The use of cold temperatures to treat soft-tissue injuries has proved to be one of the most effective ways to relieve muscle pain, swelling, and inflammation. That’s why athletes are always advised to use this type of therapy to treat their sports-related injuries at home. However, sometimes cold therapy can be disastrous, especially if applied incorrectly. In this article, you will learn when it is not advisable to use cold therapy.
How Does Cold Therapy Work?
Cold therapy can be applied through various methods, including ice packs, frozen gel packs, coolant sprays, ice baths, and cold therapy devices. When you expose your skin to extremely cold temperatures, your blood vessels, especially the ones near the surface of your skin, become narrow, reducing blood flow to the targeted area. This helps to reduce pain and swelling. It also increases the anti-inflammatory proteins (IL-10) in the targeted area, speeding up the healing process.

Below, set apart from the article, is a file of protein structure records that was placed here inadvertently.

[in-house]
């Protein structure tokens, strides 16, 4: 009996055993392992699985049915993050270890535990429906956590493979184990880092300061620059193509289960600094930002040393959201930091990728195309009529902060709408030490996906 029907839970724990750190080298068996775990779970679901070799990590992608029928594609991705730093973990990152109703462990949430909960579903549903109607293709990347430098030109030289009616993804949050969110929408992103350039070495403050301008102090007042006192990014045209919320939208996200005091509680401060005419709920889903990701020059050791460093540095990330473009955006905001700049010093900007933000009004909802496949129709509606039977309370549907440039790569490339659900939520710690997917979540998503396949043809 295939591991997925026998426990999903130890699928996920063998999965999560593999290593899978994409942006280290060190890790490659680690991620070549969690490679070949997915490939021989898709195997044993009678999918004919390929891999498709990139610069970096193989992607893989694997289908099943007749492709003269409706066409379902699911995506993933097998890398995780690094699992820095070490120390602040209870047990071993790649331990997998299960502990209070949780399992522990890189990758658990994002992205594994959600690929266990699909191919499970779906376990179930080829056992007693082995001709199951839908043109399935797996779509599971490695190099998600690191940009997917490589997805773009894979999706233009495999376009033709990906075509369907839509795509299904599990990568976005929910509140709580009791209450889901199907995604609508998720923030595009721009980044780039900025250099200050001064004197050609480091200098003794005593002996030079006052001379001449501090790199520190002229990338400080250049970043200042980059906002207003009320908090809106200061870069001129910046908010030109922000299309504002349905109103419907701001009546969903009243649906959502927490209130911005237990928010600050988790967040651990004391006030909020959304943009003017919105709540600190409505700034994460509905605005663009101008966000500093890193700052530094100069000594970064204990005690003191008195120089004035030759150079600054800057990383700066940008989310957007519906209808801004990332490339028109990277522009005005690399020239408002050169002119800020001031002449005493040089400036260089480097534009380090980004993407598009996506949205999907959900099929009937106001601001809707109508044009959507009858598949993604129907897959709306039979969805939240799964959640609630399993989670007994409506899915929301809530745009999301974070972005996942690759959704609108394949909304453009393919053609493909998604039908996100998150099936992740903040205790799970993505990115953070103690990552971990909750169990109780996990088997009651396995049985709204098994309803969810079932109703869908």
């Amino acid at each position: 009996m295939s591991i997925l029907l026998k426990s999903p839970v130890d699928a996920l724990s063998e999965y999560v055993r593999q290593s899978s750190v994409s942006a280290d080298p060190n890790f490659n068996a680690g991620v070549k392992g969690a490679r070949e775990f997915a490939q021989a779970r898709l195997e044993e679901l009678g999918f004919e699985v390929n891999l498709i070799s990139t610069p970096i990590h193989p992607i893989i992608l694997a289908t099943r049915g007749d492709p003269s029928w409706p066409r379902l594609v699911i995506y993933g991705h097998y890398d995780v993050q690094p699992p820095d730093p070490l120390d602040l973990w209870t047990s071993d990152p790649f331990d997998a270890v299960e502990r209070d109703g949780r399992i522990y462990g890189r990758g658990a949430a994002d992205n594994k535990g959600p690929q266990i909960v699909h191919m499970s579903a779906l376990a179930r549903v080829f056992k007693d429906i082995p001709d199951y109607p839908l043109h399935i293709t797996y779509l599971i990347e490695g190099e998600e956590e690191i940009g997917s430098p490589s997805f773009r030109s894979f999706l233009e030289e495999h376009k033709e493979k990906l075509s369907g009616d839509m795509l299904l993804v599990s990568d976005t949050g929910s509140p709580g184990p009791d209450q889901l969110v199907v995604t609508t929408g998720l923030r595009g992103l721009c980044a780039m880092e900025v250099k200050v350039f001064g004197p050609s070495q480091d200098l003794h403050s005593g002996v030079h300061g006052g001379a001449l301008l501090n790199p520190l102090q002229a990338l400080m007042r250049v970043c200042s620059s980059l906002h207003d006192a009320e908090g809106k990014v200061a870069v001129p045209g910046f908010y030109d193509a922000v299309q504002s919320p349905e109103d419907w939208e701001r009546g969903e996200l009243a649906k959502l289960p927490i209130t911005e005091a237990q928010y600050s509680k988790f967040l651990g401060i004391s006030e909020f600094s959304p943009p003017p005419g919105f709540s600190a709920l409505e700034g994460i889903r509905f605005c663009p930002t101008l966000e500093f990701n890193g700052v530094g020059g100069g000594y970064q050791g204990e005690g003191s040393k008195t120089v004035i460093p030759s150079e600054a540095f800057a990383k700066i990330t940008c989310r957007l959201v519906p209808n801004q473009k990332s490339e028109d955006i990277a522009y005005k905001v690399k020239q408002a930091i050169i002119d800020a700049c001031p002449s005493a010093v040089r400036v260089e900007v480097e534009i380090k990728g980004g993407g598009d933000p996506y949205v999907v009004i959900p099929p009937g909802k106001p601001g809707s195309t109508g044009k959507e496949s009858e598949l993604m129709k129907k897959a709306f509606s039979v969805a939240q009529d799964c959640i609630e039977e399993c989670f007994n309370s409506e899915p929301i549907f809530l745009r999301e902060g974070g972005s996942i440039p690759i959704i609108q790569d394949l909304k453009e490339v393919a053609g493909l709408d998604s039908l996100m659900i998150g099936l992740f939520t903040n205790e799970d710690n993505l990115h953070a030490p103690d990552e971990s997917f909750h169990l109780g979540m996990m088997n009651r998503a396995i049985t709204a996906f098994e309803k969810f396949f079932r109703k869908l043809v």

When Cold Therapy Is Not Recommended
First of all, it is important to mention that you should stop applying ice, frozen gel, or any other form of cold therapy if your skin around the injury loses sensitivity. Numbness is the final stage before your skin gets burned by ice. So, if your skin already feels numb or tingly, you should remove the ice and warm the skin around the affected area immediately. Also, you should not use cold therapy if the injured skin has blisters or burns.
Putting ice on already compromised skin will only cause further tissue damage, leaving you with serious ice burns. Furthermore, certain health conditions such as vascular disease and diabetes can make your tissues more susceptible to ice burns. Therefore, you should seek your doctor’s opinion before you use cold therapy, especially if you have any of these conditions. If you are also concerned about your skin’s vulnerability to frostbites, you should speak to your doctor about it before you put ice on your skin.
It is also important to note that cold therapy is more effective if applied immediately after injuries. Medical experts recommend you use cold treatment not more than 72 hours after the injury. Remember, the primary purpose of using cold therapy is to reduce pain, swelling, and inflammation. It also helps to accelerate healing. Research has also shown that using ice to treat lower back pain related to muscle stiffness will only exacerbate the stiffness. For more information on cold therapy, get in touch with My Cold Therapy today.